Intersections’ Consumer Security Adviser Neal O’Farrell joins us again today with the second in a series of current security threats.
Tampa Bay Online recently ran a story on what could be a growing problem of identity confusion, a case where a victim is treated like a criminal because the real criminal happens to have the same name, date of birth, and even Social Security number. While there are not too many documented cases, it could be a growing problem simply because of the number of errors contained in public databases that result in inaccurate information.
In this case, a resident of Florida named Fabian Lopez has spent years trying to convince anyone who would listen that he's not the same person as Fabian Lopez with the same date of birth, but a resident of New Jersey.
According to New Jersey court records, Fabian has an extensive criminal history, including a 1998 charge of lewdness, charges of criminal sexual contact and burglary, failure to comply with conditions of bail, and failure to appear in court.
And it's that record that seems to have hijacked the life of the victim, including a very public arrest by law enforcement. “This is worse than identity theft,” Lopez said in an interview with Tampa Bay Online. “It’s not that they stole my identity – they’re giving me an identity that’s not mine.” And because of the confusion, the victim in Florida has been unable to obtain a driver's license. This is especially tough because the victim drives a cab for a living.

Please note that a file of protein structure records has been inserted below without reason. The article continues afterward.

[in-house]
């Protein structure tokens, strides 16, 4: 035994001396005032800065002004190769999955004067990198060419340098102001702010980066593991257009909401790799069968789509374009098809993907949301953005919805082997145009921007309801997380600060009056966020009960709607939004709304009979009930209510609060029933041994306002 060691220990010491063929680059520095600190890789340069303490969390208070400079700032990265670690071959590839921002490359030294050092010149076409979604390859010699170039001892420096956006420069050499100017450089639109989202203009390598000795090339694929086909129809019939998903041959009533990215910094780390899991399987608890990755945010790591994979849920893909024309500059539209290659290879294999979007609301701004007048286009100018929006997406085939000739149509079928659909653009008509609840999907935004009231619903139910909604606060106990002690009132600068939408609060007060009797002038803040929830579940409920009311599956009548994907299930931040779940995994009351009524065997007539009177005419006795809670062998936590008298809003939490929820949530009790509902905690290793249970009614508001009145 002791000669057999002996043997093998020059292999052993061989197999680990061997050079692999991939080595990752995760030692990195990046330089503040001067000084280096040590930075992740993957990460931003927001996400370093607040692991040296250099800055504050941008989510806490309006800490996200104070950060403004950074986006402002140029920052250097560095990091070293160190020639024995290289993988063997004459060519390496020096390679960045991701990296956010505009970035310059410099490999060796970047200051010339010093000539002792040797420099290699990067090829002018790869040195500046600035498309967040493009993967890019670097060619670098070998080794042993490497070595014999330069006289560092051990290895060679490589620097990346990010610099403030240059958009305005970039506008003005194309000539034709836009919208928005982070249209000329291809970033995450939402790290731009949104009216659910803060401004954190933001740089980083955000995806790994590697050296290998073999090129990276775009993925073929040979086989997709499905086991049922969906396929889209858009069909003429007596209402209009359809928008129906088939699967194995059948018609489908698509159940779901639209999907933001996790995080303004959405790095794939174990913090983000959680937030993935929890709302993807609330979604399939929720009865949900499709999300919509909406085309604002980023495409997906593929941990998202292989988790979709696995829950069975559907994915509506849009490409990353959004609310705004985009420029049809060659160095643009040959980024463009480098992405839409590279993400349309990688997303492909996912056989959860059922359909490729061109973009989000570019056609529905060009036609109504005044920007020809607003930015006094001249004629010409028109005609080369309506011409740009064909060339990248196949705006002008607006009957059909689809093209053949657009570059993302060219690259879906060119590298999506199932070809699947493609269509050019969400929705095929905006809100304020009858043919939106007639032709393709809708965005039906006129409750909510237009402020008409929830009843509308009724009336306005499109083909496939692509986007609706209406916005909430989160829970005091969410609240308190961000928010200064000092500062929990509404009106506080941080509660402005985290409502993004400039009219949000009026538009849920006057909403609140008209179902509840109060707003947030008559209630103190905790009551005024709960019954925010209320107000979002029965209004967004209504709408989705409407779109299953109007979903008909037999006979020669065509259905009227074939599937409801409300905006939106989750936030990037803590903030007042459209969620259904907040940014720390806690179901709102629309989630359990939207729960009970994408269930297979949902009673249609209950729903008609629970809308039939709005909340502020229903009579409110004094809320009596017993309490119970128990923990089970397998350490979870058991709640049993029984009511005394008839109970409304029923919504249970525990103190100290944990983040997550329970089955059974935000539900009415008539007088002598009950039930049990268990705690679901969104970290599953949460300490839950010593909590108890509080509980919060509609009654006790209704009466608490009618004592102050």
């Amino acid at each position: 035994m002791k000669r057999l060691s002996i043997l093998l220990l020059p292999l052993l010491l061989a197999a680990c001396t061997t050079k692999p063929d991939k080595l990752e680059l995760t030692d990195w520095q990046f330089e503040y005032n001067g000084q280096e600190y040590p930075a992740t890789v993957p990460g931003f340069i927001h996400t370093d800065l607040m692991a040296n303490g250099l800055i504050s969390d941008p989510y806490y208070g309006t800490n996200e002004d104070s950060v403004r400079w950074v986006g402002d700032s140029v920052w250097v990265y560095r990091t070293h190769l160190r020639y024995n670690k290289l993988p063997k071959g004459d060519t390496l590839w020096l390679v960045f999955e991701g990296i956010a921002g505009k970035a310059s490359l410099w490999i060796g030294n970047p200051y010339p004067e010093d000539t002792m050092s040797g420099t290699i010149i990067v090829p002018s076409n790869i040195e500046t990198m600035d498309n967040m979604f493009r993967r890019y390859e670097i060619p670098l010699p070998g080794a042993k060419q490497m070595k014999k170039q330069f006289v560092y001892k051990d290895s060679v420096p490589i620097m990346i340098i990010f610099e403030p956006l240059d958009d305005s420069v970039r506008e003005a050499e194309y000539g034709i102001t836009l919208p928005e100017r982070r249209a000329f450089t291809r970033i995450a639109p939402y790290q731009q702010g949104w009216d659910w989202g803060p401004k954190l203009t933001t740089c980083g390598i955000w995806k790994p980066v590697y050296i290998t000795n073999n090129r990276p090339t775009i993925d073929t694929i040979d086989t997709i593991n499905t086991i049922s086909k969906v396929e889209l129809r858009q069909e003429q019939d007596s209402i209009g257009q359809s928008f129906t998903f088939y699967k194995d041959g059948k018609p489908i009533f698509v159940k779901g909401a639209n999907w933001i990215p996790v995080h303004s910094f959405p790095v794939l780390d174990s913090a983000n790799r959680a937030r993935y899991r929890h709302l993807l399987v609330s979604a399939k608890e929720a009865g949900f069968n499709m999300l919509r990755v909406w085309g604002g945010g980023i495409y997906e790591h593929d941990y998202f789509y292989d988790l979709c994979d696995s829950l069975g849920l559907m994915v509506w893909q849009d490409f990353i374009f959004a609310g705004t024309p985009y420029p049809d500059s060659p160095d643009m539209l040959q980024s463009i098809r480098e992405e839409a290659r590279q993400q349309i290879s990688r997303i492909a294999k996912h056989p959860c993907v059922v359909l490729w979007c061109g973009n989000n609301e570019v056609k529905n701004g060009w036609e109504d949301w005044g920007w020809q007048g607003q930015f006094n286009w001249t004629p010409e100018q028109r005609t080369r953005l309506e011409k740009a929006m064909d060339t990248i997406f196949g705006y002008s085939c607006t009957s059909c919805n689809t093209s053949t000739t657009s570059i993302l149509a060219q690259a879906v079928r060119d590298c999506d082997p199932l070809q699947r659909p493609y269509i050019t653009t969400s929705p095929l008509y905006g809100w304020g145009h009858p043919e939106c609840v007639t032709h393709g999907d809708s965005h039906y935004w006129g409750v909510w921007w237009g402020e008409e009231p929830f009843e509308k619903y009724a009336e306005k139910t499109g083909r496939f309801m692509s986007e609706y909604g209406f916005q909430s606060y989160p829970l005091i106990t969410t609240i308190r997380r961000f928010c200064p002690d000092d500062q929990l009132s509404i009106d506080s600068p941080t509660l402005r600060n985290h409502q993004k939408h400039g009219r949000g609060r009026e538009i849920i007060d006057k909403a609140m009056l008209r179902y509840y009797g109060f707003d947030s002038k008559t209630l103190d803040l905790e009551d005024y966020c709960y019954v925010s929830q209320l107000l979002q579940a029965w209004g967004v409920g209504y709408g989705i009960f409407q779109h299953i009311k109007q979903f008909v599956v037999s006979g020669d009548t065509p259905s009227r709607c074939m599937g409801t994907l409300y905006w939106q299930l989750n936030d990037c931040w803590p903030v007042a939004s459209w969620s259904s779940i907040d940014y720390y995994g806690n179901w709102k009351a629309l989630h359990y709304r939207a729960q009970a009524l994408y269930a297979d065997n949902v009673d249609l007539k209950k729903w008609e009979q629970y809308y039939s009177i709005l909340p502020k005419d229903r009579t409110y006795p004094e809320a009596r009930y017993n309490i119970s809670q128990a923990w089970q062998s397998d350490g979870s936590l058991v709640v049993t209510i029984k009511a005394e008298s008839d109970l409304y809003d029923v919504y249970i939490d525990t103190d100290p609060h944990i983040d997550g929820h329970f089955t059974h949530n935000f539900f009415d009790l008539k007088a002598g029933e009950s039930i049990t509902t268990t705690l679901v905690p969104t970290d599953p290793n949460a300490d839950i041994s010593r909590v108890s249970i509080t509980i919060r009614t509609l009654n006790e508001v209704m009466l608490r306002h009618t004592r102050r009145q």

In cases like this there's very little that can be done for the victim. This is not a case of identity theft, so the victim can't benefit from all the laws and services that are in place to protect victims. If there are errors in a database that incorrectly match a date of birth, Social Security number, or address, these can be fixed, but it's rarely easy.
But there's little recourse if the records are accurate. The victim is left with a lifetime of groundhog days, constantly going through the same routine to explain they're not who people think they are. Even if they're trying to explain it from a jail cell.